And, if I may jump in very late in the thread. . .
I think I saw a reference to your RO possibly prescribing FloMax during/after treatment. My SBRT RO did, too. Then a couple of months later, when I had my annual eye exam, I mentioned the FloMax to my ophthalmologist, saying that I had taken it for a limited period, but was no longer taking it. He immediately took notice, and thanked me for noting that to him. It turns out that if one HAS EVER taken an alpha blocker like FloMax, Rapaflo, or the generic equivalents, it needs to be mentioned to your eye doc. This is because the use (current or past) of such meds may cause a condition known as IFIS, or interoperative floppy iris syndrome. I didn't absorb all the technicalities, but it means that if you ever need eye surgery (cataracts, or other cause), the eye surgeon will need to take additional precautions to avoid complications during the surgery. My doc did say that using FloMax would not change the outcome of cataract surgery, but he needs to know of the use of FloMax to be aware to be watchful.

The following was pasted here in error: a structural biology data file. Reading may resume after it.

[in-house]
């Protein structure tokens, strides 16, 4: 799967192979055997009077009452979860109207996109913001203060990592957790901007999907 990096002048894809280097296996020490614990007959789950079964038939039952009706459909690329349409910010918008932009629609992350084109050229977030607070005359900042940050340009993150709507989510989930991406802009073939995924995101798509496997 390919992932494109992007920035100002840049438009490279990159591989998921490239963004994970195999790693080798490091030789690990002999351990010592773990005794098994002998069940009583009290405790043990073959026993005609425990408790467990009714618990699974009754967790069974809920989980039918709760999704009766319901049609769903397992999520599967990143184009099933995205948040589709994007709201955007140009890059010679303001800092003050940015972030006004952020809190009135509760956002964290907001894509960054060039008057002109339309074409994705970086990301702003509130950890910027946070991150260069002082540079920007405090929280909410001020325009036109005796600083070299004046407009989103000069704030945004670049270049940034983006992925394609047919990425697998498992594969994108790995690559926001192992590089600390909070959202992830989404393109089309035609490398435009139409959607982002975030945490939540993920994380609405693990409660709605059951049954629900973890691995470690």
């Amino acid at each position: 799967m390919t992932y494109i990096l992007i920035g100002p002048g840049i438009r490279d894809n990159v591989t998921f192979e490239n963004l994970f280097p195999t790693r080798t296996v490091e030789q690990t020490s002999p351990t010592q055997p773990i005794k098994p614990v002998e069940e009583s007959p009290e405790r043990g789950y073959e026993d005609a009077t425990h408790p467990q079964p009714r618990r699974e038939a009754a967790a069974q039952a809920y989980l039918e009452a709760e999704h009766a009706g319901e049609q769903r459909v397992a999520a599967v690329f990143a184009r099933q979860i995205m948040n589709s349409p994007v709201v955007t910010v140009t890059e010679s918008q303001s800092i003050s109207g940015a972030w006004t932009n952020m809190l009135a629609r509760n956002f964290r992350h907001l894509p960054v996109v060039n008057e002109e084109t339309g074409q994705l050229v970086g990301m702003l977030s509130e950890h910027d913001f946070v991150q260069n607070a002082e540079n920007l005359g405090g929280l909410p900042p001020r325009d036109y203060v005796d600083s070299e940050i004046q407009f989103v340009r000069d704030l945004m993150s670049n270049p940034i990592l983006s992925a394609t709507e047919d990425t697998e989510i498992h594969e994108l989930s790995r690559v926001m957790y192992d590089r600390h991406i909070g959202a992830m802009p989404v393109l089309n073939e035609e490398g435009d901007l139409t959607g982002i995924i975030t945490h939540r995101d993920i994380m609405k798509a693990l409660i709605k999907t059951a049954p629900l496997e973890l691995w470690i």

So - I don't mean to add a scare. Just to caution guys to tell "all meds" to the eye doc, too.
Just to add some anecdotal "data," I took tamsulosin (Flomax) for BPH for many years, and eventually had cataract surgery. My surgeon did indeed find I had "floppy" irises, but took it in stride and I had very successful eye surgery. It may have been the nurse assisting, rather than the doc, who mentioned the connection to Flomax just after my first eye procedure. But yes, I would mention Flomax at your office visit. Given the age group for cataract surgery and the number of men with BPH on these drugs, I would think that most eye surgeons have experience with the syndrome.
While we are on the subject of cataract surgery, I chose to have the doc make the incisions with the laser instead of by hand, only because he said that with the laser, in addition to the cut used to remove and insert lenses, he could make some "relaxation" cuts around the periphery to correct some of my astigmatism. He was able to correct that completely in one eye and reduce it by about
50% in the other. Just mentioning it for others who are very nearsighted with astigmatism. (Were it not for my marked astigmatism, I would not have paid the extra per eye for the laser pre-procedure, which wasn't covered by my insurance.)